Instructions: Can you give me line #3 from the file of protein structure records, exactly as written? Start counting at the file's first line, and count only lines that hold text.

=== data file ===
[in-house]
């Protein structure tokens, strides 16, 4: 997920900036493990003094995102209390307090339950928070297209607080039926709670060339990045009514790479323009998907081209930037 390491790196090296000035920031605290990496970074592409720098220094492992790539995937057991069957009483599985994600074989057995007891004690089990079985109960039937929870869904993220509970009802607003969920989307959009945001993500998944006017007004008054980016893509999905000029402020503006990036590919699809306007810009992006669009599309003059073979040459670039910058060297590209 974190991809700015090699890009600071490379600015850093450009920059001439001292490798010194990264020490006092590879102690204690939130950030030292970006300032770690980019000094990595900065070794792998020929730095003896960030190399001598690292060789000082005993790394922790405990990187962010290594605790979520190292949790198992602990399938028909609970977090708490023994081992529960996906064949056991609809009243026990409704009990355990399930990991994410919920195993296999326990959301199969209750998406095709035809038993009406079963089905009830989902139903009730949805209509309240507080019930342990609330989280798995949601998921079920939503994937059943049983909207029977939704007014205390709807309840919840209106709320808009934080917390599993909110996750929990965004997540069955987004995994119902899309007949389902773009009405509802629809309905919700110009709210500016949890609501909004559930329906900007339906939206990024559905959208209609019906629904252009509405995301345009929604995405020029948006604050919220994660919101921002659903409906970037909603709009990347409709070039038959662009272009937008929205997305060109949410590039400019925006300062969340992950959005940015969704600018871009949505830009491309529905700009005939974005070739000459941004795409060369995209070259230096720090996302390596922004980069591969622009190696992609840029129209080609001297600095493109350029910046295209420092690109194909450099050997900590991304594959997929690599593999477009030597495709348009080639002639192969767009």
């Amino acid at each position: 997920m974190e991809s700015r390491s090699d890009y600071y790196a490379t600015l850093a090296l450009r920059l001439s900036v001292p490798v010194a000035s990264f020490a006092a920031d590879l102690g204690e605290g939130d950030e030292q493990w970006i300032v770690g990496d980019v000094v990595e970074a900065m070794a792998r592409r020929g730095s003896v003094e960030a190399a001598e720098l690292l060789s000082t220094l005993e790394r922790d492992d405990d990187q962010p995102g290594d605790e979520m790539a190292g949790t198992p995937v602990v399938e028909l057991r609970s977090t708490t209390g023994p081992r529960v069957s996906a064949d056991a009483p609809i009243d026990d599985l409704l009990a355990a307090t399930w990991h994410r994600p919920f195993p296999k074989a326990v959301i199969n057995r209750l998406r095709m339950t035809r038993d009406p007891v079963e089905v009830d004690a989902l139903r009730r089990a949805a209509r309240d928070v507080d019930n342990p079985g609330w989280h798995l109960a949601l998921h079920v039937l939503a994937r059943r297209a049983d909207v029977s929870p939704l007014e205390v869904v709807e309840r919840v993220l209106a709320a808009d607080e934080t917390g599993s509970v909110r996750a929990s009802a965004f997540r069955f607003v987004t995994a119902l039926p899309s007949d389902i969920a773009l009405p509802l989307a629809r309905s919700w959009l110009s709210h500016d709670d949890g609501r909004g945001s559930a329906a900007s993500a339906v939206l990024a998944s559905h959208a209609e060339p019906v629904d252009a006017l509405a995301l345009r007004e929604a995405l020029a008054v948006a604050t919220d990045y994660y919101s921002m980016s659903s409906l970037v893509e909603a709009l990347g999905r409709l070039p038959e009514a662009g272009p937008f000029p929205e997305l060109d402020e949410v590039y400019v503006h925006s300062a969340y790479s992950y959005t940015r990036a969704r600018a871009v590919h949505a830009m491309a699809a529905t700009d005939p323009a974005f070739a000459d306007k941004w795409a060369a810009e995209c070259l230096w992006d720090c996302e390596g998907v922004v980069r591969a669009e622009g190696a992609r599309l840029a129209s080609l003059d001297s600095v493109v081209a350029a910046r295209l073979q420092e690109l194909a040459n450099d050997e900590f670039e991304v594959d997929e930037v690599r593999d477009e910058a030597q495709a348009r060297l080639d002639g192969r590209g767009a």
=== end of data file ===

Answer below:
């Amino acid at each position: 997920m974190e991809s700015r390491s090699d890009y600071y790196a490379t600015l850093a090296l450009r920059l001439s900036v001292p490798v010194a000035s990264f020490a006092a920031d590879l102690g204690e605290g939130d950030e030292q493990w970006i300032v770690g990496d980019v000094v990595e970074a900065m070794a792998r592409r020929g730095s003896v003094e960030a190399a001598e720098l690292l060789s000082t220094l005993e790394r922790d492992d405990d990187q962010p995102g290594d605790e979520m790539a190292g949790t198992p995937v602990v399938e028909l057991r609970s977090t708490t209390g023994p081992r529960v069957s996906a064949d056991a009483p609809i009243d026990d599985l409704l009990a355990a307090t399930w990991h994410r994600p919920f195993p296999k074989a326990v959301i199969n057995r209750l998406r095709m339950t035809r038993d009406p007891v079963e089905v009830d004690a989902l139903r009730r089990a949805a209509r309240d928070v507080d019930n342990p079985g609330w989280h798995l109960a949601l998921h079920v039937l939503a994937r059943r297209a049983d909207v029977s929870p939704l007014e205390v869904v709807e309840r919840v993220l209106a709320a808009d607080e934080t917390g599993s509970v909110r996750a929990s009802a965004f997540r069955f607003v987004t995994a119902l039926p899309s007949d389902i969920a773009l009405p509802l989307a629809r309905s919700w959009l110009s709210h500016d709670d949890g609501r909004g945001s559930a329906a900007s993500a339906v939206l990024a998944s559905h959208a209609e060339p019906v629904d252009a006017l509405a995301l345009r007004e929604a995405l020029a008054v948006a604050t919220d990045y994660y919101s921002m980016s659903s409906l970037v893509e909603a709009l990347g999905r409709l070039p038959e009514a662009g272009p937008f000029p929205e997305l060109d402020e949410v590039y400019v503006h925006s300062a969340y790479s992950y959005t940015r990036a969704r600018a871009v590919h949505a830009m491309a699809a529905t700009d005939p323009a974005f070739a000459d306007k941004w795409a060369a810009e995209c070259l230096w992006d720090c996302e390596g998907v922004v980069r591969a669009e622009g190696a992609r599309l840029a129209s080609l003059d001297s600095v493109v081209a350029a910046r295209l073979q420092e690109l194909a040459n450099d050997e900590f670039e991304v594959d997929e930037v690599r593999d477009e910058a030597q495709a348009r060297l080639d002639g192969r590209g767009a």